An Open letter to Chris Huhne

At the Jaguar factory at Castle Bromwich. Huhne’s green policies will make international companies like Tata/Jaguar question further investment in the UK

Dear Mr Huhne,

I am sure you will have seen the article in the Sunday Telegraph of July 17th by Andrew Gilligan entitled “Jobs gone with the wind”.  He raises some important points on which I should be grateful to have your views.

With your panoply of green initiatives — the EU ETS, a carbon floor price, Renewable Obligation Certificates, feed-in tariffs — plus the exorbitant cost of electricity from wind turbines, you are set to give Britain the most expensive electricity in Europe, and thus probably the most expensive electricity in the world.  This will devastate the competitiveness of our economy, and will drive jobs, industry, production, and investment out of the UK (and maybe out of the EU altogether).  This is gesture politics on a grand scale.  It will impoverish our children while doing nothing for the climate.  We may claim to lead, but no one will follow.

In all probability companies will relocate to jurisdictions with lower environmental standards, and may thus produce more emissions, not less.  Already the chlorine plant in Runcorn and the Lynemouth aluminium plant have been mentioned.  In my East Midlands constituency, the cement industry will be affected.  All energy intensive industries will face similar problems, including metals, chemicals, glass, paper and wood processing, and so on.  I have just made a visit to the Jaguar plant at Castle Bromwich, and although Jaguar personnel scrupulously declined to comment on the location of Tata/Jaguar’s proposed new engine plant, you have given them a huge incentive to choose India over the UK.

You will have noted that the EU’s ETS gave Tata Steel a massive incentive to close their Teesside plant, rather than any overseas plant, since this gave them a windfall of ETS carbon credits.

It is estimated that 225,000 jobs are under threat from your green policies, and all the evidence from many countries is that the creation of “green jobs” actually destroys far more real jobs in the real economy than are created in “green” industries.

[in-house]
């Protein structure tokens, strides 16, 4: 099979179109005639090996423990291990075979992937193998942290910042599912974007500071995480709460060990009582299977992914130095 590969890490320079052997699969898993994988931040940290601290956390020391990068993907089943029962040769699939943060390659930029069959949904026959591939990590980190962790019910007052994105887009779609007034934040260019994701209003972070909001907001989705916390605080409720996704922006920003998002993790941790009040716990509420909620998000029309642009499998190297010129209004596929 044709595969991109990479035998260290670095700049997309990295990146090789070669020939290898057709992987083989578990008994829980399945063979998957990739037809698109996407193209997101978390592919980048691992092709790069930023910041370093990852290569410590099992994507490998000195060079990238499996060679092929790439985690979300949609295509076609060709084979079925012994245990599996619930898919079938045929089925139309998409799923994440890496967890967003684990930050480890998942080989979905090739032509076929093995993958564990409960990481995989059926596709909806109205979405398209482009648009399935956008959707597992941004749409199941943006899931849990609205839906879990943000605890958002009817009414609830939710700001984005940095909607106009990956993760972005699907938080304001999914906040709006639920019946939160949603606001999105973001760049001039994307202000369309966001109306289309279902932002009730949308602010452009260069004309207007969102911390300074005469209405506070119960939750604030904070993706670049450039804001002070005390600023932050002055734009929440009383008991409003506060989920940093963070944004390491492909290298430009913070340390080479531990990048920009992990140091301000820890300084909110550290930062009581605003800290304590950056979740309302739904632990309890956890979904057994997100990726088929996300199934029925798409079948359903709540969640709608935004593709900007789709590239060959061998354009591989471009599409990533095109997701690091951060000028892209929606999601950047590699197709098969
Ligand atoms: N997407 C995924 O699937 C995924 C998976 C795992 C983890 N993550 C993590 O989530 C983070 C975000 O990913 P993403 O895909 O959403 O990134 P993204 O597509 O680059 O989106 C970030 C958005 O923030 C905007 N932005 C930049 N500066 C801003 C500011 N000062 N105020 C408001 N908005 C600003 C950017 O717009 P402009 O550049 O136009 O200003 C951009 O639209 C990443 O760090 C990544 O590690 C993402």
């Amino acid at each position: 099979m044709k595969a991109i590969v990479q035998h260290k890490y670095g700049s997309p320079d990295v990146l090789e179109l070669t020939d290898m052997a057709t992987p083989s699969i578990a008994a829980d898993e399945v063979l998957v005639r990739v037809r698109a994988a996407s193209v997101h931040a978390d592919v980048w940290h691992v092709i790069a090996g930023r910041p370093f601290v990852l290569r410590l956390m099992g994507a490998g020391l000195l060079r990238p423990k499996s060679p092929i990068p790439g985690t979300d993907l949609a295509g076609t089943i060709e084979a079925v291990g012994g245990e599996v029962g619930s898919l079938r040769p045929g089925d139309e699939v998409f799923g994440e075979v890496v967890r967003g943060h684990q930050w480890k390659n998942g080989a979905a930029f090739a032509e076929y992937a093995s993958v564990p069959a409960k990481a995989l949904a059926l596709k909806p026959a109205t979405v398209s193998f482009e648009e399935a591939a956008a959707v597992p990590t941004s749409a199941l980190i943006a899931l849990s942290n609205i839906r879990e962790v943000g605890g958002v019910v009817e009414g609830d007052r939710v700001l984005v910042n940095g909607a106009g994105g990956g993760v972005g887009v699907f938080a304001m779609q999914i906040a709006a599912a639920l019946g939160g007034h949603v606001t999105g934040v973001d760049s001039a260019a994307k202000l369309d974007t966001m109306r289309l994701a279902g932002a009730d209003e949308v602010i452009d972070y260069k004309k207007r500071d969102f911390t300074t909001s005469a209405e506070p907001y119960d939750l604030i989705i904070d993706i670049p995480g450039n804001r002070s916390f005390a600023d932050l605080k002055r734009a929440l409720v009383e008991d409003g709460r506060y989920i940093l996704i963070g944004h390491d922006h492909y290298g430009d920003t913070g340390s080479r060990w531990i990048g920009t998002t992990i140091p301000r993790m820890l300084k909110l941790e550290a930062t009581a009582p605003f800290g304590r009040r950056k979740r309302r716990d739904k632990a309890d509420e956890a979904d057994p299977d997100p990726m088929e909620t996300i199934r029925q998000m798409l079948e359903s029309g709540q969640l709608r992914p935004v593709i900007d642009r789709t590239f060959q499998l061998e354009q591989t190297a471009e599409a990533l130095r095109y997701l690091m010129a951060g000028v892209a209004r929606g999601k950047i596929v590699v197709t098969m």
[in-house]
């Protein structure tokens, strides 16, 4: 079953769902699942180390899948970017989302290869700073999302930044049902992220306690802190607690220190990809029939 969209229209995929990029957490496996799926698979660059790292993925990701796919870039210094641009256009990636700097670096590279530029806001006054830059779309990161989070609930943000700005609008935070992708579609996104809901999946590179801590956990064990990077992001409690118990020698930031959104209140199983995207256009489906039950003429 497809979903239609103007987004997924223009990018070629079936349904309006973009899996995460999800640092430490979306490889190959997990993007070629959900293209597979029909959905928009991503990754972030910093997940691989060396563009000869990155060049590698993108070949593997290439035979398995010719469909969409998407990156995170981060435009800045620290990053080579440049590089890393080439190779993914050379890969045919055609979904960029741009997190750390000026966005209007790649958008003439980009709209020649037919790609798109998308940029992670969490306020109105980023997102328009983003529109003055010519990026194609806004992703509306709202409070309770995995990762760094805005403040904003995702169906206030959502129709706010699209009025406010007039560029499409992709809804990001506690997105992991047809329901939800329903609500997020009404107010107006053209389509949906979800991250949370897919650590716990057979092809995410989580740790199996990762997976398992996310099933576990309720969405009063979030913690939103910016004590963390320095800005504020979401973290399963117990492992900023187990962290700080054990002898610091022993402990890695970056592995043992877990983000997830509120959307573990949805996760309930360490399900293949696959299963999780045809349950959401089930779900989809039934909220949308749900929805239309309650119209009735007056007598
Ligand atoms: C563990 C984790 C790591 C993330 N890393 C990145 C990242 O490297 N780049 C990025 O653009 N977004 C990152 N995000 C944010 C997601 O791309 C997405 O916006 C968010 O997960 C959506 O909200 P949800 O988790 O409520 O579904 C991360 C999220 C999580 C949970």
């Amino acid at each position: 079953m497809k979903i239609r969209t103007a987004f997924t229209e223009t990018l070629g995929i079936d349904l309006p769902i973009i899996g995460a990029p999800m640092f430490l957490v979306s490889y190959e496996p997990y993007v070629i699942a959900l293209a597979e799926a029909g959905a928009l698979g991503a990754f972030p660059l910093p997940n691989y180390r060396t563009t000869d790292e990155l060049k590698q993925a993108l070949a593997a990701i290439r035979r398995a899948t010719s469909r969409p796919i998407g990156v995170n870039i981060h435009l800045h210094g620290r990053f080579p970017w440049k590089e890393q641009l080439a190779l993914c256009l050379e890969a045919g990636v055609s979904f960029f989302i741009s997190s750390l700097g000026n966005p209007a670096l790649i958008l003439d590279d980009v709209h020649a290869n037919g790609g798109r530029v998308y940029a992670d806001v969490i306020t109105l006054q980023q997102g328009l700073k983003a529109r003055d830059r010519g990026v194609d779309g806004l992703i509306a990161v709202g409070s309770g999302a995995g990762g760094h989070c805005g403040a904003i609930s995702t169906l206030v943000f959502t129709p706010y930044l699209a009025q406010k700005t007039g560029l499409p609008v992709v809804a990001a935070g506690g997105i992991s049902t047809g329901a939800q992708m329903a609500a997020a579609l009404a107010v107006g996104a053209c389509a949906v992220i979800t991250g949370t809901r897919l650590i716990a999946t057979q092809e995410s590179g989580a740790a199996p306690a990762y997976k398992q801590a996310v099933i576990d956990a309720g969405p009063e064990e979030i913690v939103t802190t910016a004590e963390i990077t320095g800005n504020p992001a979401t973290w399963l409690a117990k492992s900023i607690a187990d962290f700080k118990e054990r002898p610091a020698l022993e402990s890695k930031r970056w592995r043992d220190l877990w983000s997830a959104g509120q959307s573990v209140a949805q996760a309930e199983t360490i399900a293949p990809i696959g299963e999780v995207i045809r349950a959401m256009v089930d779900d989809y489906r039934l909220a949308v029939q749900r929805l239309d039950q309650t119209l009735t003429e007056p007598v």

Last year, says Gilligan, a further 700,000 UK homes were driven into fuel poverty, and on some estimates half of all UK homes will be fuel-poor by 2020.  As a politician, I cannot support policies leading to such an outcome.

New research by the Renewable Energy Foundation shows that if all the costs of wind energy are accounted for (including the essential conventional back-up, and the hugely expensive adjustments to the National Grid to accommodate distributed generation) then on-shore wind will be three times the cost of nuclear electricity, and off-shore wind four times as expensive.

Stan Higgins, Chief Executive of the Northeast Process Industry Cluster, describes these new costs as “suicidal”.  Industry analysts have pointed out that as a method of reducing emissions, wind turbines are just about the least cost-effective approach — yet you have made wind your primary strategy.

I appeal to you to reconsider this disastrous course of action before more damage is done, more pensioners die of cold, more jobs are lost, more businesses relocate off-shore, and more inward investment is lost to the UK.


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9 Responses to An Open letter to Chris Huhne

  1. Mike Spilligan says: